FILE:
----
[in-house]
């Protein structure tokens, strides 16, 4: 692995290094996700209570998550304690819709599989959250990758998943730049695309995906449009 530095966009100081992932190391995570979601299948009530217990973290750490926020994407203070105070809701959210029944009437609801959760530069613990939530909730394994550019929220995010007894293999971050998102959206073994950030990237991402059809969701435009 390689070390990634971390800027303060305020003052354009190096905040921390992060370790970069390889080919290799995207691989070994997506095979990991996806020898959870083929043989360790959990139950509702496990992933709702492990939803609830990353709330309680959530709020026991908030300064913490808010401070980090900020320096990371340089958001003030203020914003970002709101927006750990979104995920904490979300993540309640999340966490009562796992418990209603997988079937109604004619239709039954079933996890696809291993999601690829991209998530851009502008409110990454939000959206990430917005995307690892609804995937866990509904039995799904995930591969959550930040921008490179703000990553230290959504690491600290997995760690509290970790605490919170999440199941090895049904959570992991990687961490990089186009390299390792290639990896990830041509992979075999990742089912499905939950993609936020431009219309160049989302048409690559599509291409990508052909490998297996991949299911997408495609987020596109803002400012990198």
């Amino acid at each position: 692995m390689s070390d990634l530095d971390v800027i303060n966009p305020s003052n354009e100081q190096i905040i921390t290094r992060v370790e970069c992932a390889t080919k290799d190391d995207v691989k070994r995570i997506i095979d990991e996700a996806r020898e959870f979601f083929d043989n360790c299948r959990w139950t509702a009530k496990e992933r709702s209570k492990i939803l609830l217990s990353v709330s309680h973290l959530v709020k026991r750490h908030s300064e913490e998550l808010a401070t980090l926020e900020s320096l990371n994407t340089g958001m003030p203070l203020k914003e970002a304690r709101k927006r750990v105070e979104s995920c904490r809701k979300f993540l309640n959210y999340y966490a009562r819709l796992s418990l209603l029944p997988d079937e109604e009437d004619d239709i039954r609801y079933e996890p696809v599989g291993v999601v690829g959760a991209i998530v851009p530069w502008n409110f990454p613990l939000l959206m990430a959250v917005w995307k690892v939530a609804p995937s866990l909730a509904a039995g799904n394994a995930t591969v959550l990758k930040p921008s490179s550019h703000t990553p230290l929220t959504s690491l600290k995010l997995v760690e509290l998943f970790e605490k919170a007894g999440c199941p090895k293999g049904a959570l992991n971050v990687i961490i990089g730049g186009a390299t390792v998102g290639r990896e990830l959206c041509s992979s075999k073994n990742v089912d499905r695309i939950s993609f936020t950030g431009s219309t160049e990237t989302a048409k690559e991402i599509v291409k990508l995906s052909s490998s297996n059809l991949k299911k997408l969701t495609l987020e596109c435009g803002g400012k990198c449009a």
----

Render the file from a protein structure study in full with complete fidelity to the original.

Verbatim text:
[in-house]
């Protein structure tokens, strides 16, 4: 692995290094996700209570998550304690819709599989959250990758998943730049695309995906449009 530095966009100081992932190391995570979601299948009530217990973290750490926020994407203070105070809701959210029944009437609801959760530069613990939530909730394994550019929220995010007894293999971050998102959206073994950030990237991402059809969701435009 390689070390990634971390800027303060305020003052354009190096905040921390992060370790970069390889080919290799995207691989070994997506095979990991996806020898959870083929043989360790959990139950509702496990992933709702492990939803609830990353709330309680959530709020026991908030300064913490808010401070980090900020320096990371340089958001003030203020914003970002709101927006750990979104995920904490979300993540309640999340966490009562796992418990209603997988079937109604004619239709039954079933996890696809291993999601690829991209998530851009502008409110990454939000959206990430917005995307690892609804995937866990509904039995799904995930591969959550930040921008490179703000990553230290959504690491600290997995760690509290970790605490919170999440199941090895049904959570992991990687961490990089186009390299390792290639990896990830041509992979075999990742089912499905939950993609936020431009219309160049989302048409690559599509291409990508052909490998297996991949299911997408495609987020596109803002400012990198």
């Amino acid at each position: 692995m390689s070390d990634l530095d971390v800027i303060n966009p305020s003052n354009e100081q190096i905040i921390t290094r992060v370790e970069c992932a390889t080919k290799d190391d995207v691989k070994r995570i997506i095979d990991e996700a996806r020898e959870f979601f083929d043989n360790c299948r959990w139950t509702a009530k496990e992933r709702s209570k492990i939803l609830l217990s990353v709330s309680h973290l959530v709020k026991r750490h908030s300064e913490e998550l808010a401070t980090l926020e900020s320096l990371n994407t340089g958001m003030p203070l203020k914003e970002a304690r709101k927006r750990v105070e979104s995920c904490r809701k979300f993540l309640n959210y999340y966490a009562r819709l796992s418990l209603l029944p997988d079937e109604e009437d004619d239709i039954r609801y079933e996890p696809v599989g291993v999601v690829g959760a991209i998530v851009p530069w502008n409110f990454p613990l939000l959206m990430a959250v917005w995307k690892v939530a609804p995937s866990l909730a509904a039995g799904n394994a995930t591969v959550l990758k930040p921008s490179s550019h703000t990553p230290l929220t959504s690491l600290k995010l997995v760690e509290l998943f970790e605490k919170a007894g999440c199941p090895k293999g049904a959570l992991n971050v990687i961490i990089g730049g186009a390299t390792v998102g290639r990896e990830l959206c041509s992979s075999k073994n990742v089912d499905r695309i939950s993609f936020t950030g431009s219309t160049e990237t989302a048409k690559e991402i599509v291409k990508l995906s052909s490998s297996n059809l991949k299911k997408l969701t495609l987020e596109c435009g803002g400012k990198c449009a």